Beyond being another figure in a business success story who now believes that power is her next entitlement and governing is the next challenging hobby, Whitman, like Schwarzenegger, has no government experience. That is problematic for two reasons. One is that California is a remarkably diverse state. Its near hemispheric political divide between its northern and southern constituencies makes politics in the state capitol very complicated. In these economic times, to send another candidate to Sacramento who simply mouths that "Government needs to be run like a business" would be disastrous.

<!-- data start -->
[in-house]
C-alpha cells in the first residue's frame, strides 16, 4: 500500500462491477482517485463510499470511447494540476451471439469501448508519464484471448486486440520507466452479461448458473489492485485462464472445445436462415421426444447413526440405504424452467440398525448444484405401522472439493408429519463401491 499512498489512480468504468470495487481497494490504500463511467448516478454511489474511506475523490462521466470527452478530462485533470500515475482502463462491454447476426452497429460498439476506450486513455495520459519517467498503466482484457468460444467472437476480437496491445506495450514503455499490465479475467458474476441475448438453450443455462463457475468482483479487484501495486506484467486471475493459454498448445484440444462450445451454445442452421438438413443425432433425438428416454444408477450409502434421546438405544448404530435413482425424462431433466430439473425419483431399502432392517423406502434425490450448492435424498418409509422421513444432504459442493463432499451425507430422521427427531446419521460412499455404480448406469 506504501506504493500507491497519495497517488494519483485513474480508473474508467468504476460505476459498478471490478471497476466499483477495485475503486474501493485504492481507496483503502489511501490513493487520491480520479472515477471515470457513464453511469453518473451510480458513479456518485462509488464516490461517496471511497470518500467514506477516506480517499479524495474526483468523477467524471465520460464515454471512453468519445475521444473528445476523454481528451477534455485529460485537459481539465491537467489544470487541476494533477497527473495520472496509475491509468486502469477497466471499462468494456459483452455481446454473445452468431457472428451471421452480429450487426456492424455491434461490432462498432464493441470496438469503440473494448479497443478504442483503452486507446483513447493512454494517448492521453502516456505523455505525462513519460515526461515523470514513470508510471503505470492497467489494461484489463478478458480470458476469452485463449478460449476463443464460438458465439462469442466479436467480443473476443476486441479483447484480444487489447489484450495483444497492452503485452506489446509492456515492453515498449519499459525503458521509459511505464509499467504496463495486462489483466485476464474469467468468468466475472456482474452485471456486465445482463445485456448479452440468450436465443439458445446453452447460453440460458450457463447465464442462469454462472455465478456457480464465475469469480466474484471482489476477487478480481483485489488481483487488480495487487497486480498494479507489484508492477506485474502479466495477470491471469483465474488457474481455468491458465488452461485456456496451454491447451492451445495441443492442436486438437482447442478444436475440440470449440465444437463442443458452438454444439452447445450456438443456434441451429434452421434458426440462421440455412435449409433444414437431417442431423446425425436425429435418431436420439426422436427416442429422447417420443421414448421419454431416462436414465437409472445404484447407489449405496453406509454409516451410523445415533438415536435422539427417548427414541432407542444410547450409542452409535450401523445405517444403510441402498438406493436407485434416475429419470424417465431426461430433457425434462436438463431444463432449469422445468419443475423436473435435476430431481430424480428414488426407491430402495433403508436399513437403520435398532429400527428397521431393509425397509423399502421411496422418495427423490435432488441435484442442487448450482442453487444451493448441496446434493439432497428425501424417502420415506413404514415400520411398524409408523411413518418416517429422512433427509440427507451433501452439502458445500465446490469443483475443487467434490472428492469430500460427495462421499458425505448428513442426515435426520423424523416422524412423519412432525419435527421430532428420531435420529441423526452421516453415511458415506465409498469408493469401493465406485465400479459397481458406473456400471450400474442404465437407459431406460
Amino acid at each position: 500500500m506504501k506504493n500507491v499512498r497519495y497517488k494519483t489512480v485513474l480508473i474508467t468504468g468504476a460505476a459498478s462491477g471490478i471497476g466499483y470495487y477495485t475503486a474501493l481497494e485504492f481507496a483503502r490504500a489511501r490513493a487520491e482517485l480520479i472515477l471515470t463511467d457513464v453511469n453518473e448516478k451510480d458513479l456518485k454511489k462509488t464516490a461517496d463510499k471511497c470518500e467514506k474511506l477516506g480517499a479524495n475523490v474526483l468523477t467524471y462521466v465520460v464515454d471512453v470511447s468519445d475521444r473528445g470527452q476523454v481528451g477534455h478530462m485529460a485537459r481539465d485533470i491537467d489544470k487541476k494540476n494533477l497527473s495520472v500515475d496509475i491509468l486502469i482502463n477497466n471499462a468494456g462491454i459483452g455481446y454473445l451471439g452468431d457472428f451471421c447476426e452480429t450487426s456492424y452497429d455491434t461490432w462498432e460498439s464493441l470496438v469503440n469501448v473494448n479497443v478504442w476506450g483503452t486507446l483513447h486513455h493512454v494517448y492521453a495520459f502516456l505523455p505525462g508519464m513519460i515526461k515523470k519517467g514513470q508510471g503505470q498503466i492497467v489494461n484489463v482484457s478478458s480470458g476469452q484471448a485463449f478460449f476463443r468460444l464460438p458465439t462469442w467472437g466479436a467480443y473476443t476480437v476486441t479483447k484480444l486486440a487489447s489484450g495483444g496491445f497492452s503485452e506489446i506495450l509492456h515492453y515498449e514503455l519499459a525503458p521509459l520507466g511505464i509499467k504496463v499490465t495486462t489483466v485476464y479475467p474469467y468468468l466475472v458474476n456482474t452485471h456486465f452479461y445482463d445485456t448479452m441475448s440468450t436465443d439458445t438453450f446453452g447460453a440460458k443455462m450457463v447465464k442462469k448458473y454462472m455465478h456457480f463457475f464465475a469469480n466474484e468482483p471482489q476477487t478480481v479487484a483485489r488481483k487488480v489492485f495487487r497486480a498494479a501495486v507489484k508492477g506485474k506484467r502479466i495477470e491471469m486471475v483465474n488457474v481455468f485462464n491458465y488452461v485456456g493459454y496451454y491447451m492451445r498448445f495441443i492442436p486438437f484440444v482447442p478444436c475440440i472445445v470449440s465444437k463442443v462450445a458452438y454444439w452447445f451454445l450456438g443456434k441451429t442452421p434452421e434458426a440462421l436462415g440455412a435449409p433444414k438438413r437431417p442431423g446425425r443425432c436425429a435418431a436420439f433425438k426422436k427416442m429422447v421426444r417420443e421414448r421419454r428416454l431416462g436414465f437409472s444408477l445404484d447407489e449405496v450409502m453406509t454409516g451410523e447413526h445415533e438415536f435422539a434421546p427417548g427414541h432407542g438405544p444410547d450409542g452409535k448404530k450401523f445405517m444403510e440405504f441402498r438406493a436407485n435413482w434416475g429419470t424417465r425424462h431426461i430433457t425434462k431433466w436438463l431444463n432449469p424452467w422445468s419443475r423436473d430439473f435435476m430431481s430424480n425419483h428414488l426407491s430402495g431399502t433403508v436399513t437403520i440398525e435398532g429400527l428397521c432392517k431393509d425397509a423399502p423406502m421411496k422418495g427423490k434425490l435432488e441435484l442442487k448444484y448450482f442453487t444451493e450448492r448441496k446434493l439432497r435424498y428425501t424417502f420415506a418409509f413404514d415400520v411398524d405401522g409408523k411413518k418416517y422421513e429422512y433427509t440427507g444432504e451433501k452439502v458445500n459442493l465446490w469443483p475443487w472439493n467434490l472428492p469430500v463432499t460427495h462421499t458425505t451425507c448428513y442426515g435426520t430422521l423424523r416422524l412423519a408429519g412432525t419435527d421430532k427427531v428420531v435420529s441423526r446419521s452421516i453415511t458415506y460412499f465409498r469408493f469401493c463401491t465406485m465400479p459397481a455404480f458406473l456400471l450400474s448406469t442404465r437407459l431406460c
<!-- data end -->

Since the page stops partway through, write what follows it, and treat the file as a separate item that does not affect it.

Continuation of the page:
The second issue is Whitman's opponent. In my opinion, Jerry Brown is one of the most visionary and dedicated public servants I have ever encountered during my life time. Smart, tough, experienced, committed, Brown wasn't making a fortune for himself these past four decades. He was serving the people of California. The attack ad that Whitman shows of Bill Clinton laying into Brown is unfair, inaccurate and repugnant. Primary races can be bloodier than the general election and Brown versus Clinton exemplifies that. But Clinton is guilty of a bit of hyperbole when he states that Brown spent down California's surplus while in office. The most casual examination of the record shows that, in classic California fashion, a loss of property tax revenues forced Brown to spend a good deal of the state's surplus, but not all of it. Californians, with their preposterous property tax laws, never seem to recognize that a loss of revenue to the counties and/or cities usually spells undue pressure on the state to find that money elsewhere. Even Schwarzenegger, the fitness role model, was reduced to selling state park land to make up for huge gaps in his budget. Clinton in full attack mode is a sight to behold, but not one Californians should base this race on.